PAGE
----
Historical Map of the State of Washington.
22 x 30.75 in (55.88 x 78.105 cm)
1 : 1100000
This is a 1931 Bertha Ballou pictorial map of Washington State tracing historical events around the state. The map depicts the region from the Pacific Ocean to Idaho and from Canada to Oregon and includes views of several of Washington's well-known mountain peaks, including Mt. Saint Helens and Mt. Rainier. Beginning with the arrival of Sir Francis Drake in 1579, Ballou identifies key events in the history of the region, such as the 1855 gold rush, the arrival of Vancouver, and battles all across the state. One such event, the 1847 Whitman massacre, is illustrated by a vignette in the lower right quadrant. The Whitman massacre, as it has become known, was the murder of missionaries Marcus Whitman, his wife Narcissa, and eleven others by Cayuse Indians, and is one of the most notorious episodes in the history of the American settlement of the Pacific Northwest. The incident sparked the Cayuse War, which raged until 1855.
Historical forts are illustrated in profile, including Fort Nisqually which was a Hudson's Bay Company post, Fort Astoria (in Oregon), and Fort Walla Walla, all of which are labeled and the date they were established given. Seattle, Tacoma, Spokane, and Olympia are labeled, with Olympia marked by a vignette of the State Capital. The rail lines of the Northern Pacific Railroad; Chicago, Milwaukee, St. Paul, and Pacific Railroad; the Oregon Railroad and Navigation Company; and the Spokane, Portland, and Seattle Railway are illustrated and identified. Other vignettes include an illustration of a covered wagon being pulled by a team of oxen, a cowboy riding a bronco, and the Grand Coulee. The whole is surrounded by a pictorial border consisting of views of historical events along with common sights around Washington.
Publication History and CensusThis map was created by Bertha Ballou and published by the American Association of University Women, Spokane Branch in 1931. Six examples are recorded in the OCLC as being part of the collections at Utah State University, the Spokane Public Library, the Seattle Public Library, the University of Washington, the Washington State Library, and the University of California - Davis.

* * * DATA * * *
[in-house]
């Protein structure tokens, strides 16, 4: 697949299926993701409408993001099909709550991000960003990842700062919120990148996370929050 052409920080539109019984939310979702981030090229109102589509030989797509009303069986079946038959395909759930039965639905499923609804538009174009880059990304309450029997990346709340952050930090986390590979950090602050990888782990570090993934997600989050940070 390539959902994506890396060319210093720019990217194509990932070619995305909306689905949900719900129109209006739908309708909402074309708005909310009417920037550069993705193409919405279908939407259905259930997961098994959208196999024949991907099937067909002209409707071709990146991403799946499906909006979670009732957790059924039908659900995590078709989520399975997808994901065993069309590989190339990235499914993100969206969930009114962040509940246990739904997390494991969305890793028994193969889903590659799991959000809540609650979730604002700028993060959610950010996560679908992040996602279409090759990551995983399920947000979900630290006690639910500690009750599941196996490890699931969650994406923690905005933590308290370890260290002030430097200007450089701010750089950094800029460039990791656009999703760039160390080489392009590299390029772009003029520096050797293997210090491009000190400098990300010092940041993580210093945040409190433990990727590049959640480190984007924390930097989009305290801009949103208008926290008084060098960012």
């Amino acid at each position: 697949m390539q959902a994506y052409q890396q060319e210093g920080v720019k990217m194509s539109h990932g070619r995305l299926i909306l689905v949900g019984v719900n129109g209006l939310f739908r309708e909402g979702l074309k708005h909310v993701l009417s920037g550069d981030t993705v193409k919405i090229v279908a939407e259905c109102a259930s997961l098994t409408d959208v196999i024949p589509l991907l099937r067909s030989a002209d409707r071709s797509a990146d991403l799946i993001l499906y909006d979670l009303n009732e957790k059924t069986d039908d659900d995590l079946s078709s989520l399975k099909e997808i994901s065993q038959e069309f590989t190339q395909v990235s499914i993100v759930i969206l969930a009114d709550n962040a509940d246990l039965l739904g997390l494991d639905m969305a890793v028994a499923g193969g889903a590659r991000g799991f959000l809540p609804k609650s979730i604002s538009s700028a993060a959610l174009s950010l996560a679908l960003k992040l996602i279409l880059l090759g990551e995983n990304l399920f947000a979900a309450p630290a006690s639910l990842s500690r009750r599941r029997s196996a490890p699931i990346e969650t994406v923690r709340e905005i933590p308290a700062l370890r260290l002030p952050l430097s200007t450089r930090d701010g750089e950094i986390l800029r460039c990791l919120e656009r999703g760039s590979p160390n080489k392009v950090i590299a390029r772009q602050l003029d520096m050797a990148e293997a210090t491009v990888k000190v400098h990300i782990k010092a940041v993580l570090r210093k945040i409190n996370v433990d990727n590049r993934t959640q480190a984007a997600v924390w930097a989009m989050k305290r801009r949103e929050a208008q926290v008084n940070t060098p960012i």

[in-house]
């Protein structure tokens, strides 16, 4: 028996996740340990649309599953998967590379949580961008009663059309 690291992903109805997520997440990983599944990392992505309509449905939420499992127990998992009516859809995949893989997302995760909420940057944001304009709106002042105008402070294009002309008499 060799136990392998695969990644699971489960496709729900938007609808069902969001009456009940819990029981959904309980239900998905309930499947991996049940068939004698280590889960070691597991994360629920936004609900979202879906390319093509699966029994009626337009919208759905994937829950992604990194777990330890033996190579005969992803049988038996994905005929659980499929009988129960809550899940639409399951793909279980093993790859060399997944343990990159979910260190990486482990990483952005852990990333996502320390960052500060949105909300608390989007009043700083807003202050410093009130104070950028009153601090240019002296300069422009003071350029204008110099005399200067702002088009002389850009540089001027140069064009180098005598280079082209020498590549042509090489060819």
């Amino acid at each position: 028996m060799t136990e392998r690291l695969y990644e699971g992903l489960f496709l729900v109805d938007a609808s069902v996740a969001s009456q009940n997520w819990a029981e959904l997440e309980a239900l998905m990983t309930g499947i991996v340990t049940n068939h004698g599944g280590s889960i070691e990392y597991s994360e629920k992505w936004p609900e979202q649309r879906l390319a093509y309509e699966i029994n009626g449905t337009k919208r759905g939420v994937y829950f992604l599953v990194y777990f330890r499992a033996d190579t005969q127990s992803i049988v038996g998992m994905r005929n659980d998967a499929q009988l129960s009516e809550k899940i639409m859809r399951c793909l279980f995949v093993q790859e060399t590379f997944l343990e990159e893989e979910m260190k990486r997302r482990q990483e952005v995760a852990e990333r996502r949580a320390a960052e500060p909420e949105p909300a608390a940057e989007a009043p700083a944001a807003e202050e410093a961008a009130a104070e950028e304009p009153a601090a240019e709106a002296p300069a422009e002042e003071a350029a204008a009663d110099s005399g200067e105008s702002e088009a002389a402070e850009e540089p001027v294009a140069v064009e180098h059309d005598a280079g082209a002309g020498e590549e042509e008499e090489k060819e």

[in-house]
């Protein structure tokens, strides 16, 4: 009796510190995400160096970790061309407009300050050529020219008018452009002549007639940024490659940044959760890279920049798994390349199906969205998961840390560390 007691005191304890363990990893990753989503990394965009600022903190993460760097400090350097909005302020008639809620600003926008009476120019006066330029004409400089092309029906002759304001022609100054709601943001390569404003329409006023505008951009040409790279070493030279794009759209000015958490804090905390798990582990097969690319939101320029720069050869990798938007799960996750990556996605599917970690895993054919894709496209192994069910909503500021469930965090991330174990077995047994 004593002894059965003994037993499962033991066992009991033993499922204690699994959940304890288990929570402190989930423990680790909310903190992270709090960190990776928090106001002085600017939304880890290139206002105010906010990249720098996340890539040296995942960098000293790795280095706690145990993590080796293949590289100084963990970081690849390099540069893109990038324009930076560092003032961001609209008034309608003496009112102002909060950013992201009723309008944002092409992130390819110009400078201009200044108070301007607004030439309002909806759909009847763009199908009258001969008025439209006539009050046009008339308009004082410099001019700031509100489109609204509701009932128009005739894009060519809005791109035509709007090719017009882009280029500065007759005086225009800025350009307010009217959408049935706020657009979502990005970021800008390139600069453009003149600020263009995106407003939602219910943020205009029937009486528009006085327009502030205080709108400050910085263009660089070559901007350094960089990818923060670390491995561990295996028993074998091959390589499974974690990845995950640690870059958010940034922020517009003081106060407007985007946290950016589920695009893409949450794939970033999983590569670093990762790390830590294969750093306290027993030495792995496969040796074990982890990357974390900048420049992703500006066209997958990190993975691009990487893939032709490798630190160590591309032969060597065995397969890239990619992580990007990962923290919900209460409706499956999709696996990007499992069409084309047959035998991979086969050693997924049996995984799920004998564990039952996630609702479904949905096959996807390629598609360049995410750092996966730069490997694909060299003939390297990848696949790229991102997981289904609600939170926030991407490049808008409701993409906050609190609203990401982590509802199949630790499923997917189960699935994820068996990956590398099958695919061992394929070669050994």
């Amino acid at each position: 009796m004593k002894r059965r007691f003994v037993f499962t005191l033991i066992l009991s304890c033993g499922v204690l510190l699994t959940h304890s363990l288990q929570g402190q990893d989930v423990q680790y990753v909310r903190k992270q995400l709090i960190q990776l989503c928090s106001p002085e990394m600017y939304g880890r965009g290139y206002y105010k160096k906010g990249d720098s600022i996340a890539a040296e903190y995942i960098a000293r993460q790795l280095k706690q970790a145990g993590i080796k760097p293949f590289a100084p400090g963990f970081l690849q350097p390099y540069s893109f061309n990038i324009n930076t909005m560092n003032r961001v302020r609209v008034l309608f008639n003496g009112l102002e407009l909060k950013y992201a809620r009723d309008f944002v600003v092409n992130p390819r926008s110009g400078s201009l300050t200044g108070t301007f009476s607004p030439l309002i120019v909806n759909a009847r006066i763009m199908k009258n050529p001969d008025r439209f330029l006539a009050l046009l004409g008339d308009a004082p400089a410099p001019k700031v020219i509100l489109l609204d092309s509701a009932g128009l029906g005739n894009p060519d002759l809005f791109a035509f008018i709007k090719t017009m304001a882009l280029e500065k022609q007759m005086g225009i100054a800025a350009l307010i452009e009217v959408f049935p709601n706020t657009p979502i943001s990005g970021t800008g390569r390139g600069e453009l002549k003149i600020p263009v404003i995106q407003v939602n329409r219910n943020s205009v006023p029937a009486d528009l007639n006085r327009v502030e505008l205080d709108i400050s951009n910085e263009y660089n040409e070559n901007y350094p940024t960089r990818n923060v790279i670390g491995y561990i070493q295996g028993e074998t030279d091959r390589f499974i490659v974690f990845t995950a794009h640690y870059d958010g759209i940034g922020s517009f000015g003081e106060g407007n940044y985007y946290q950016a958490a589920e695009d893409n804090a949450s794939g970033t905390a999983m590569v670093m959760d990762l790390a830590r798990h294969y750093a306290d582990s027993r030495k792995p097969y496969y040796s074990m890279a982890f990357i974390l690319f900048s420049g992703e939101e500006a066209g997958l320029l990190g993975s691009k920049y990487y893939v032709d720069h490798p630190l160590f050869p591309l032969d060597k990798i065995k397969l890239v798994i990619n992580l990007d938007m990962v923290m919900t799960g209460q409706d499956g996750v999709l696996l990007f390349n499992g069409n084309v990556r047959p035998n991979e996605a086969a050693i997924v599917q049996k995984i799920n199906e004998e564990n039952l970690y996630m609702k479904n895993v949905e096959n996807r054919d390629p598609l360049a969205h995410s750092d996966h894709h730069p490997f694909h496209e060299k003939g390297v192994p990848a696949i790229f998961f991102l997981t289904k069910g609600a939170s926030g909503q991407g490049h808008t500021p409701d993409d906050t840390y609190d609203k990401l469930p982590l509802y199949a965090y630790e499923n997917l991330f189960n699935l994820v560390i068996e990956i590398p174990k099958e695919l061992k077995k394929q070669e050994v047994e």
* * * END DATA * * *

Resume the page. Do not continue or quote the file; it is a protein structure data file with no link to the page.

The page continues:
Julia Bertha Ballou (1891 - January 4, 1978) was an American landscape, portrait, and western-scene painter active during the 20th century. Born in Hornby, New York, Ballou was the daughter of Cora Hendrick Ballou and Colonel Charles Clarendon Ballou, who, during Bertha's childhood, held posts at frontier forts. Colonel Ballou was the commander of Fort Niobrara in northwest Nebraska near the town of Valentine in the early 1900s, making this the setting for Bertha's late childhood and early adolescence. By this time she had already developed a keen interest in art and a talent for it. She took full advantage of her surroundings, sketching landscapes around the Sandhills, the Niobrara River Valley, and scenes of U.S. soldiers and Indians, often on horseback. In 1908 Ballou enrolled at Randolph-Macon Woman's College, where she spent two years studying art. Before enrolling at the Art Students League in New York City for the 1911-1912 term, she traveled in Asia. She studied at the Corcoran School of Art in Washington, D.C. from 1916 - 1920 before moving out to Spokane, Washington to live with her family, before enrolling as a student at the Museum of Fine Arts in Boston from 1921 until 1924. She studied in France and Italy from 1925 until 1927 and her studies were paid for by a Tiffany Foundation Fellowship. Returning to the United States in 1927, she returned to Spokane and lived with her parents. Her father died in 1928. Ballou was a member of the faculty at Holy Names College and Gonzaga University and was a popular lecturer along the West Coast, giving talks about her career as a portrait painter and her time in Europe between the World Wars. Ball was a member of the Spokane Art Association and the Washington Art Association. She married Frank D. Buckler on June 30, 1930, but the marriage ended in divorce. She lived the rest of her life with her sister Alice. Learn More...
The American Association of University Women (AAUW) (1881 - present) is an American non-profit organization that advocates for equality for women and girls through advocacy, education, and research. Founded in 1881 in Boston by Marion Talbot and Ellen Swallow Richards, that AAUW now has over 170,000 members and supporters, 1,000 branches, and 800 college and university partners. Originally known as the Association of Collegiate Alumnae, the AAUW has participated in many campaigns advocating for women. In 1887, a fellowship was created to support women's education. The organization donated money to the campaign to purchase a gram of radium for Marie Curie in 1919. During World War II, the AAUW worked to support displaced female scholars and began raising money on their behalf. Today, the AAUW sponsors many different programs and still supports women's education through scholarships, grants, fellowships, and other awards. They also support research, STEM education, and leadership initiatives. Learn More...
Good. Varnished and mounted on linen. Blank on verso.